Denver has a new program to swap out gas stoves and furnaces in low-income homes

All-electric appliances will be given to 200 low-income households in the city as part of an effort to cut emissions.

A mobile home park in March 2, 2022.

A mobile home park in March 2, 2022.

Kevin J. Beaty/Denverite

Denver is stepping up its efforts to electrify low- and moderate-income homes.

The new Healthy Homes Program aims to cover the full cost of retrofitting 200 households with all-electric appliances over the next three years. The city’s Office of Climate Action, Sustainability and Resiliency announced the $6 million partnership on Tuesday.

The new program isn’t just about cutting climate-warming emissions. By replacing gas stoves and furnaces, the program intends to remove major sources of indoor air pollution shown to endanger public health. A 2013 study found children living in homes with gas stoves were 42 percent more likely to develop asthma.

“It’s about improving indoor air quality, making sure our homes are healthier and more comfortable,” said Katrina Managan, the director of buildings and homes for the city climate office.

The city awarded two contracts to carry out the program.

Energy Outreach Colorado, a local nonprofit focused on energy efficiency, won a $4 million agreement to electrify 100 single-family homes across the city. Homeowners interested in the upgrades can email the city for more details about the application process.

BlocPower, a Brooklyn-based startup, will lead a $2 million effort to renovate the same number of housing units in apartment buildings or multi-family structures. The company is at work on similar projects in Oakland and Menlo Park, Calif. In Ithica, N.Y., it’s assisting the city as it electrifies all of its buildings.

It’s unclear who will benefit from the new programs. Managan said the nonprofit and startup will work with healthcare providers, like Denver Health and Colorado Children’s Hospital, to find households with individuals who are especially vulnerable to poor air quality.

Those residents could receive a long list of free energy upgrades, including insulation, solar panels and all-electric induction stoves to replace any gas cooktops.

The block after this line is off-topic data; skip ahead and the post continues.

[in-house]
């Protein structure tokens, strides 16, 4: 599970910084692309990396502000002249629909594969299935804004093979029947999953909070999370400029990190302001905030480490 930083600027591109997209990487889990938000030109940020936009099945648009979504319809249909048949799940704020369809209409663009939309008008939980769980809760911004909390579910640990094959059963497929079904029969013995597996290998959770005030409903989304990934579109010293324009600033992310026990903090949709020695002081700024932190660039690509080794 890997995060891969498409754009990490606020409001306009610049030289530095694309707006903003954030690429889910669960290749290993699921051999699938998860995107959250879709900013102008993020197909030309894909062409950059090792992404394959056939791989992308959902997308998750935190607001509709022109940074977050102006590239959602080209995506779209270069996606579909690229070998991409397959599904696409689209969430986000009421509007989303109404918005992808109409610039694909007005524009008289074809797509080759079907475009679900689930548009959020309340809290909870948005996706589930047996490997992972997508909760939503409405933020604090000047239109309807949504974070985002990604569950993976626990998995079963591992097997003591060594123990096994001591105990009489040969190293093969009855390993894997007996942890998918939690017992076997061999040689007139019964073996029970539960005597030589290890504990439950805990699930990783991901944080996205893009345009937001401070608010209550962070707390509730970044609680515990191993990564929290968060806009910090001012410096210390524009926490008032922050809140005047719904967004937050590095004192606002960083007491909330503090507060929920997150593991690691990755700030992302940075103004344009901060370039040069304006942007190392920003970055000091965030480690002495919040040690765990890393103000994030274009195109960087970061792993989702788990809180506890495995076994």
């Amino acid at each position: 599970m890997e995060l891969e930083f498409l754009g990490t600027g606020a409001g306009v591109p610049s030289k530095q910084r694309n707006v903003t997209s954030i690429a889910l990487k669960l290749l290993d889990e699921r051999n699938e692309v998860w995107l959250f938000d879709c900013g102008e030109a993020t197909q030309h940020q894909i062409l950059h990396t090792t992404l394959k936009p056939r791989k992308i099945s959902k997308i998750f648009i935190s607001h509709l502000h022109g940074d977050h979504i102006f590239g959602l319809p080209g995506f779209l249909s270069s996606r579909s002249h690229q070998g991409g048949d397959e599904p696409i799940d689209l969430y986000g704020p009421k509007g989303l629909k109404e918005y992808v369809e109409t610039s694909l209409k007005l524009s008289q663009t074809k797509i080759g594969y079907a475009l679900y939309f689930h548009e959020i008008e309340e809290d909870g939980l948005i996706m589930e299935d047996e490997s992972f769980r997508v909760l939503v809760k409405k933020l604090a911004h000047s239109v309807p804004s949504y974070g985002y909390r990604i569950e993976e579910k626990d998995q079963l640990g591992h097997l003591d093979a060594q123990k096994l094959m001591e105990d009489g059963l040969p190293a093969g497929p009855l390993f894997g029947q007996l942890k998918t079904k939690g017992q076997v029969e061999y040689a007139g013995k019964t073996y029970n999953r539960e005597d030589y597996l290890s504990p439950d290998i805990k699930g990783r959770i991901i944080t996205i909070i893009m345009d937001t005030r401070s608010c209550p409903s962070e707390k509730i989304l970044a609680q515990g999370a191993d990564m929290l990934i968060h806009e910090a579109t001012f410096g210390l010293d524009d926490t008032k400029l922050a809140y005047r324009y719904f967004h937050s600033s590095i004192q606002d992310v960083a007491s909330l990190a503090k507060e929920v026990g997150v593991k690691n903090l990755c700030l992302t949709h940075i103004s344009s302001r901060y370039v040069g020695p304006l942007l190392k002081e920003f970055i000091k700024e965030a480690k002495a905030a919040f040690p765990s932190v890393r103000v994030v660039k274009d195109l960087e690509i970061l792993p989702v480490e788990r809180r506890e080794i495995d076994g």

Natural gas furnaces would be replaced by heat pumps, which double as air conditioning units in the summer. Managan said 30% of Denver households currently lack access to home cooling systems. By adding them, the city could help many residents close their windows in the summer, protecting themselves against wildfire smoke and ozone pollution.

The new announcement is meant to be an example of an equitable climate policy.

Funding for the new program comes from a sales tax Denver voters approved in 2020. It raises more than $40 million a year to fund climate and air quality projects, such as the city’s popular e-bike rebates.

“Perhaps electrifying people’s homes is not quite as visible as seeing e-bikes all over town, but it’s going to be really noticeable and impactful for the people receiving these services,” said Grace Rink, the head of the city’s climate resiliency office.

The ballot initiative required the city to focus each of its climate projects on equity, but the office has struggled to do that in some of its early attempts.

One program offers all residents thousands of dollars in incentives to electrify their homes and add rooftop solar panels. Those rebates have helped pay for more than 400 heat pumps since the program launched in April, said a spokesperson with the city climate office.

In a parallel effort, the city offers free heat pumps to any household already receiving energy-efficiency upgrades funded by the federal government. The program has only been up-and-running for a couple of months, but no one has taken advantage of the deal yet.

“That program is just in the process of scaling up,” Managan said.

The new Healthy Homes Program is meant to offer more guidance for residents considering an all-electric upgrade. By operating multiple programs with multiple contractors, Managan said Denver will try to identify the most effective strategies to help residents ditch fossil fuels.

Weird times

Denverite is powered by you. In these weird times, the local vigilance, the local context, the local flavor — it’s powered through your donations. If you’d miss Denverite if it disappeared tomorrow, donate today.

You’re our superpower

Denverite supporters have made the decision to financially support local journalism that matters to you. Ready to tell your networks why? Sharing our “About” page with your own personal comments could really help us out.

You’re our superpower

Denverite members have made the decision to financially support local journalism that matters to you. Ready to tell your networks why? Sharing our “About” page with your own personal comments could really help us out.